Medical animations in YouTube or Second Life can add to such visual richness. Using such online video content can anchor instruction in content that students can rewatch many times. The web also allows for knowledge mapping of key concepts using free tools like Gliffy, Bubbl.us, Mindomo, or MindMeister. Digital libraries and museums like the new United Nations World Digital Library and the Civil Rights Digital Library provide thousands of pictures, diagrams, and other visual images that students can explore. There is no shortage of visual content today, and it will only increase. Ten years from now, visual content may represent the bulk of course resources.

Phase Four: Do

The internet provides many paths to try out course content in a safe harbor. Your students can perform plays in Second Life. They can practice their language skills in Mixxer, Babbel, KanTalk, or Livemocha. They can collect survey or polling data with dozens of different tools and collaboratively analyze and share their results using Google Docs. Similarly, real-world data from corporations or nonprofit organizations might be analyzed and reports generated. Beyond simple reports or term papers, they might also compose their own books in Wikibooks or create class projects such as a glossary in a wiki (e.g., PBworks or Wikispaces). Students might also produce their own podcasts or podcast series or YouTube-like videos related to course content. They can also solve problems or simulations online.

“R2-D2, where are you?” –C3PO

The figure below depicts the R2D2 model. To use the model, you do not have to go in order of each phase or use them all. While the arrows indicate direction in the use of the model, online activities could actually cycle in the opposite direction.

R2D2small

“R2-D2, it is you, it is you!” –C3PO to R2-D2

Hopefully, you can use this model or something similar. You might even recognize it in your own teaching. Without models, frameworks, and guidelines, instructors utilizing the web for learning will continue to be overwhelmed, frustrated, and perhaps feel that they are doomed.

“Excuse me sir, but that R2-D2 is in prime condition, a real bargain.” –C3PO to Luke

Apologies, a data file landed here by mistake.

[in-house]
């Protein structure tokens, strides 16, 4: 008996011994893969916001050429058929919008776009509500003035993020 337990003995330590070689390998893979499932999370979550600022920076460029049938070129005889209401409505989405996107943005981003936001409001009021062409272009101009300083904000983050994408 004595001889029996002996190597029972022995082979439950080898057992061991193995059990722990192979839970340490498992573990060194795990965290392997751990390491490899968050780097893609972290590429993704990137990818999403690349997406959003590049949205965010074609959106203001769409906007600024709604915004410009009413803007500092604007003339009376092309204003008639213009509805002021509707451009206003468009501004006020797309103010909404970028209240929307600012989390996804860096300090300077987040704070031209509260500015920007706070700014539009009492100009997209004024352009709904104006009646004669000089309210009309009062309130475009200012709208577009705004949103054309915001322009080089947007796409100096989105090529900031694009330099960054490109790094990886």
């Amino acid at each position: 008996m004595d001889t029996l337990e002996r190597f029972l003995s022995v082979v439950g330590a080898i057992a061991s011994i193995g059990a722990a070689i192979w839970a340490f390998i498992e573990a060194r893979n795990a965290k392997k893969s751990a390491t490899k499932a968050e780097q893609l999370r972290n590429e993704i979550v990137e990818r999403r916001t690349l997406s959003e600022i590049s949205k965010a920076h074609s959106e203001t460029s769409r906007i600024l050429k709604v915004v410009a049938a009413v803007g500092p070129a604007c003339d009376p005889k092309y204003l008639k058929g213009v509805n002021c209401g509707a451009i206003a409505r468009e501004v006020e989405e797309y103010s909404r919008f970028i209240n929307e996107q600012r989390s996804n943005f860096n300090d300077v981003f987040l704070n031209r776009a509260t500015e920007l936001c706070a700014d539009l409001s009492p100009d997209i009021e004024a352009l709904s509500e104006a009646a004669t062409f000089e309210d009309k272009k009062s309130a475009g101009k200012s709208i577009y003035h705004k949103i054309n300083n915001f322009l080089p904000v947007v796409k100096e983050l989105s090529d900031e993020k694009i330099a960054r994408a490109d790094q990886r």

R2D2 is one pedagogical approach for web tools and resources. One model. One idea. I have personally witnessed wonderful results from Singapore to Spain to Saudi Arabia. Perhaps you can, too.

Curtis J. Bonk is Professor of Instructional Systems Technology at Indiana University. He has a popular blog called TravelinEdMan and is the author of The World Is Open: How Web Technology Is Revolutionizing Education; Empowering Online Learning: 100+ Ideas, for Reading, Reflecting, Displaying, and Doing; and The Handbook of Blended Learning: Global Perspectives, Local Designs.

Bonk, C. J. (July 2009). The World is Open: How Web Technology is Revolutionizing Education. San Francisco, CA: Jossey-Bass, a Wiley imprint. (Book home page: http://worldisopen.com/)

Bonk, C. J., & Zhang, K. (2008). Empowering Online Learning: 100+ Activities for Reading, Reflecting, Displaying, and Doing. San Francisco, CA: Jossey-Bass.

Links:

Babbel

Bookyards

Bubbl.us

The Carlyle Letters Online

Civil Rights Digital Library

CNN Video

Complete Works of Charles Darwin Online

The Complete Works of William Shakespeare

Edgar Allan Poe Society of Baltimore

Einstein Archives Online

Facebook

FORA.tv

Gliffy

Google Books

Google Docs

Google Videos

The Internet Archive

Jane Austen

The Jane Goodall Institute

KanTalk

Link TV

Livemocha

ManyBooks.net

MindMeister

Mindomo

Mixxer

NASA TV

PBworks

SciVee

TeacherTube

TV Lesson

Twitter

Wikibooks

Wikispaces

United Nations World Digital Library

YouTube


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